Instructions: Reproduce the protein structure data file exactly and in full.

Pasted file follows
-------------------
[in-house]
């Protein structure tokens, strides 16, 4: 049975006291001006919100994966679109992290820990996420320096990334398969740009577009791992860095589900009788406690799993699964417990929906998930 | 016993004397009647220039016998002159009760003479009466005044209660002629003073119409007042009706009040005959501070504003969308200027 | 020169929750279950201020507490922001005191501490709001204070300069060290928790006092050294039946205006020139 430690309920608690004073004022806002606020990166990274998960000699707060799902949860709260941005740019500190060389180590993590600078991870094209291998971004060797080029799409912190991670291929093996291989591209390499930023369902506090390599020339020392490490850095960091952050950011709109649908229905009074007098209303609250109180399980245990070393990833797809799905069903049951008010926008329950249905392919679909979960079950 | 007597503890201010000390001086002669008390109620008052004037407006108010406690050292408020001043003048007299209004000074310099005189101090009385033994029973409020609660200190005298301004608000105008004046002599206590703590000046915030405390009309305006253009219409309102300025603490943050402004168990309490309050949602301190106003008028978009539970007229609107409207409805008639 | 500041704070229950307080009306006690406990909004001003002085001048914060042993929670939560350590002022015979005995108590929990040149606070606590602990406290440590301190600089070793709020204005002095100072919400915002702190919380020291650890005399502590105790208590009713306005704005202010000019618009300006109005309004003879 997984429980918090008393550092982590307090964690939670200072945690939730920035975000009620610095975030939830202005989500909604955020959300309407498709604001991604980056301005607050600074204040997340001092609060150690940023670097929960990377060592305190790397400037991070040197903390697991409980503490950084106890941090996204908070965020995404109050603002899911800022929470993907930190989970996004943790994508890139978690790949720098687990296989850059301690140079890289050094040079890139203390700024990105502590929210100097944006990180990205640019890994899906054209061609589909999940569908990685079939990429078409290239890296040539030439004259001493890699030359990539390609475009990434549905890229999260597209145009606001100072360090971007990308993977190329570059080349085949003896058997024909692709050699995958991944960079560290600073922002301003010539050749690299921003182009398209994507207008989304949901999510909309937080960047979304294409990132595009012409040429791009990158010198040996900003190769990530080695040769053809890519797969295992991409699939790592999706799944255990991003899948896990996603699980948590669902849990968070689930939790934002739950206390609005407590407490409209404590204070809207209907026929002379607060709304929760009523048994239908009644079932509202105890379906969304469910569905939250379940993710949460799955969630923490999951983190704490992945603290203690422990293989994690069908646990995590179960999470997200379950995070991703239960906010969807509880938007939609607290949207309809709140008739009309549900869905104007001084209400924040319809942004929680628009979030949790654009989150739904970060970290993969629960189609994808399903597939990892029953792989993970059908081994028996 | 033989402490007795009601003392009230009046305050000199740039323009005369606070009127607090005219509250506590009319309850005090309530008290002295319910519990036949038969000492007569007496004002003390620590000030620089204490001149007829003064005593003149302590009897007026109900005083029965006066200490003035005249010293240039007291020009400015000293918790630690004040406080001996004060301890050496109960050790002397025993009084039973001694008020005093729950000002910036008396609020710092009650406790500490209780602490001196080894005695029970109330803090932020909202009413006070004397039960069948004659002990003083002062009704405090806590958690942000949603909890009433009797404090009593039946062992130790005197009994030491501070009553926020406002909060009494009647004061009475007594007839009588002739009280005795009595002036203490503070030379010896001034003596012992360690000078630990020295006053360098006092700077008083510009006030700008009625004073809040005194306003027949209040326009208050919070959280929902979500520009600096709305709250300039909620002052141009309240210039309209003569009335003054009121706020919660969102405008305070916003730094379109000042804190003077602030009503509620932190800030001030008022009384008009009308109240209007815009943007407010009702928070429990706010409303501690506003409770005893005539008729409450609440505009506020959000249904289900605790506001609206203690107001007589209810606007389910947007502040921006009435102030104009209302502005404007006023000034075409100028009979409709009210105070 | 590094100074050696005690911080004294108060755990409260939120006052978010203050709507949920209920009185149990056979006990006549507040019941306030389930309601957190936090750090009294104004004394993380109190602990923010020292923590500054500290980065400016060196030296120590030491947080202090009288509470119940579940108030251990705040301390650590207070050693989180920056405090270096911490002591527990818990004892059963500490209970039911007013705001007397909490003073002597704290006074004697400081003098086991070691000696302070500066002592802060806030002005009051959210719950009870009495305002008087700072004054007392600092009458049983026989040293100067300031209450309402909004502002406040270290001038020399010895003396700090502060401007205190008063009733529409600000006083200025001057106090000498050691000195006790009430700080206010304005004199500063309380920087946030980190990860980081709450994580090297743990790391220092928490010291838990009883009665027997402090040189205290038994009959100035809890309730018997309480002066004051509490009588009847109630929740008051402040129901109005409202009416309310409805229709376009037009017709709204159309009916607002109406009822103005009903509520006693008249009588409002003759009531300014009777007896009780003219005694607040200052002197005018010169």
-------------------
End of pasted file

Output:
[in-house]
């Protein structure tokens, strides 16, 4: 049975006291001006919100994966679109992290820990996420320096990334398969740009577009791992860095589900009788406690799993699964417990929906998930 | 016993004397009647220039016998002159009760003479009466005044209660002629003073119409007042009706009040005959501070504003969308200027 | 020169929750279950201020507490922001005191501490709001204070300069060290928790006092050294039946205006020139 430690309920608690004073004022806002606020990166990274998960000699707060799902949860709260941005740019500190060389180590993590600078991870094209291998971004060797080029799409912190991670291929093996291989591209390499930023369902506090390599020339020392490490850095960091952050950011709109649908229905009074007098209303609250109180399980245990070393990833797809799905069903049951008010926008329950249905392919679909979960079950 | 007597503890201010000390001086002669008390109620008052004037407006108010406690050292408020001043003048007299209004000074310099005189101090009385033994029973409020609660200190005298301004608000105008004046002599206590703590000046915030405390009309305006253009219409309102300025603490943050402004168990309490309050949602301190106003008028978009539970007229609107409207409805008639 | 500041704070229950307080009306006690406990909004001003002085001048914060042993929670939560350590002022015979005995108590929990040149606070606590602990406290440590301190600089070793709020204005002095100072919400915002702190919380020291650890005399502590105790208590009713306005704005202010000019618009300006109005309004003879 997984429980918090008393550092982590307090964690939670200072945690939730920035975000009620610095975030939830202005989500909604955020959300309407498709604001991604980056301005607050600074204040997340001092609060150690940023670097929960990377060592305190790397400037991070040197903390697991409980503490950084106890941090996204908070965020995404109050603002899911800022929470993907930190989970996004943790994508890139978690790949720098687990296989850059301690140079890289050094040079890139203390700024990105502590929210100097944006990180990205640019890994899906054209061609589909999940569908990685079939990429078409290239890296040539030439004259001493890699030359990539390609475009990434549905890229999260597209145009606001100072360090971007990308993977190329570059080349085949003896058997024909692709050699995958991944960079560290600073922002301003010539050749690299921003182009398209994507207008989304949901999510909309937080960047979304294409990132595009012409040429791009990158010198040996900003190769990530080695040769053809890519797969295992991409699939790592999706799944255990991003899948896990996603699980948590669902849990968070689930939790934002739950206390609005407590407490409209404590204070809207209907026929002379607060709304929760009523048994239908009644079932509202105890379906969304469910569905939250379940993710949460799955969630923490999951983190704490992945603290203690422990293989994690069908646990995590179960999470997200379950995070991703239960906010969807509880938007939609607290949207309809709140008739009309549900869905104007001084209400924040319809942004929680628009979030949790654009989150739904970060970290993969629960189609994808399903597939990892029953792989993970059908081994028996 | 033989402490007795009601003392009230009046305050000199740039323009005369606070009127607090005219509250506590009319309850005090309530008290002295319910519990036949038969000492007569007496004002003390620590000030620089204490001149007829003064005593003149302590009897007026109900005083029965006066200490003035005249010293240039007291020009400015000293918790630690004040406080001996004060301890050496109960050790002397025993009084039973001694008020005093729950000002910036008396609020710092009650406790500490209780602490001196080894005695029970109330803090932020909202009413006070004397039960069948004659002990003083002062009704405090806590958690942000949603909890009433009797404090009593039946062992130790005197009994030491501070009553926020406002909060009494009647004061009475007594007839009588002739009280005795009595002036203490503070030379010896001034003596012992360690000078630990020295006053360098006092700077008083510009006030700008009625004073809040005194306003027949209040326009208050919070959280929902979500520009600096709305709250300039909620002052141009309240210039309209003569009335003054009121706020919660969102405008305070916003730094379109000042804190003077602030009503509620932190800030001030008022009384008009009308109240209007815009943007407010009702928070429990706010409303501690506003409770005893005539008729409450609440505009506020959000249904289900605790506001609206203690107001007589209810606007389910947007502040921006009435102030104009209302502005404007006023000034075409100028009979409709009210105070 | 590094100074050696005690911080004294108060755990409260939120006052978010203050709507949920209920009185149990056979006990006549507040019941306030389930309601957190936090750090009294104004004394993380109190602990923010020292923590500054500290980065400016060196030296120590030491947080202090009288509470119940579940108030251990705040301390650590207070050693989180920056405090270096911490002591527990818990004892059963500490209970039911007013705001007397909490003073002597704290006074004697400081003098086991070691000696302070500066002592802060806030002005009051959210719950009870009495305002008087700072004054007392600092009458049983026989040293100067300031209450309402909004502002406040270290001038020399010895003396700090502060401007205190008063009733529409600000006083200025001057106090000498050691000195006790009430700080206010304005004199500063309380920087946030980190990860980081709450994580090297743990790391220092928490010291838990009883009665027997402090040189205290038994009959100035809890309730018997309480002066004051509490009588009847109630929740008051402040129901109005409202009416309310409805229709376009037009017709709204159309009916607002109406009822103005009903509520006693008249009588409002003759009531300014009777007896009780003219005694607040200052002197005018010169």